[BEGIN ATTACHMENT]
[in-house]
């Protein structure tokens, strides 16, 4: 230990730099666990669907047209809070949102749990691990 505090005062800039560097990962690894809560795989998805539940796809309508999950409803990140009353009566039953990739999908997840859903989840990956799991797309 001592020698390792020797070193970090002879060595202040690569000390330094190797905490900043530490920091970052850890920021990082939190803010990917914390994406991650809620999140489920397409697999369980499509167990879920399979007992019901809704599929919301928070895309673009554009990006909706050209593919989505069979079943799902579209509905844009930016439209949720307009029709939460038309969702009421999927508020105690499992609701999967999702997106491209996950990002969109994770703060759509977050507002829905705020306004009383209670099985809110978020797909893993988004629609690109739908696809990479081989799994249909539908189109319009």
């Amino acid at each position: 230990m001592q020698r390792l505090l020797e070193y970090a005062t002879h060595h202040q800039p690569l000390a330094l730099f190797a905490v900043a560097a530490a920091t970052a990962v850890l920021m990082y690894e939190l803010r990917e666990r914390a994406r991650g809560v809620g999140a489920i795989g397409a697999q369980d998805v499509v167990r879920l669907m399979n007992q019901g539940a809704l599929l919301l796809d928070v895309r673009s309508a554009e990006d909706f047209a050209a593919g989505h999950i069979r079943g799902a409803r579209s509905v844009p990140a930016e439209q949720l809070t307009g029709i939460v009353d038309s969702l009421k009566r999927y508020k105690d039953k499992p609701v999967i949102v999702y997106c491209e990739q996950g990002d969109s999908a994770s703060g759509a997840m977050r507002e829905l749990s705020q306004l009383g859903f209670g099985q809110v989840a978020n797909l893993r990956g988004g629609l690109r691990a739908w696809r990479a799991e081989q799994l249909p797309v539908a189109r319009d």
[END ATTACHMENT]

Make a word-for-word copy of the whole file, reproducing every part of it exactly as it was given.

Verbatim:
[in-house]
């Protein structure tokens, strides 16, 4: 230990730099666990669907047209809070949102749990691990 505090005062800039560097990962690894809560795989998805539940796809309508999950409803990140009353009566039953990739999908997840859903989840990956799991797309 001592020698390792020797070193970090002879060595202040690569000390330094190797905490900043530490920091970052850890920021990082939190803010990917914390994406991650809620999140489920397409697999369980499509167990879920399979007992019901809704599929919301928070895309673009554009990006909706050209593919989505069979079943799902579209509905844009930016439209949720307009029709939460038309969702009421999927508020105690499992609701999967999702997106491209996950990002969109994770703060759509977050507002829905705020306004009383209670099985809110978020797909893993988004629609690109739908696809990479081989799994249909539908189109319009």
């Amino acid at each position: 230990m001592q020698r390792l505090l020797e070193y970090a005062t002879h060595h202040q800039p690569l000390a330094l730099f190797a905490v900043a560097a530490a920091t970052a990962v850890l920021m990082y690894e939190l803010r990917e666990r914390a994406r991650g809560v809620g999140a489920i795989g397409a697999q369980d998805v499509v167990r879920l669907m399979n007992q019901g539940a809704l599929l919301l796809d928070v895309r673009s309508a554009e990006d909706f047209a050209a593919g989505h999950i069979r079943g799902a409803r579209s509905v844009p990140a930016e439209q949720l809070t307009g029709i939460v009353d038309s969702l009421k009566r999927y508020k105690d039953k499992p609701v999967i949102v999702y997106c491209e990739q996950g990002d969109s999908a994770s703060g759509a997840m977050r507002e829905l749990s705020q306004l009383g859903f209670g099985q809110v989840a978020n797909l893993r990956g988004g629609l690109r691990a739908w696809r990479a799991e081989q799994l249909p797309v539908a189109r319009d």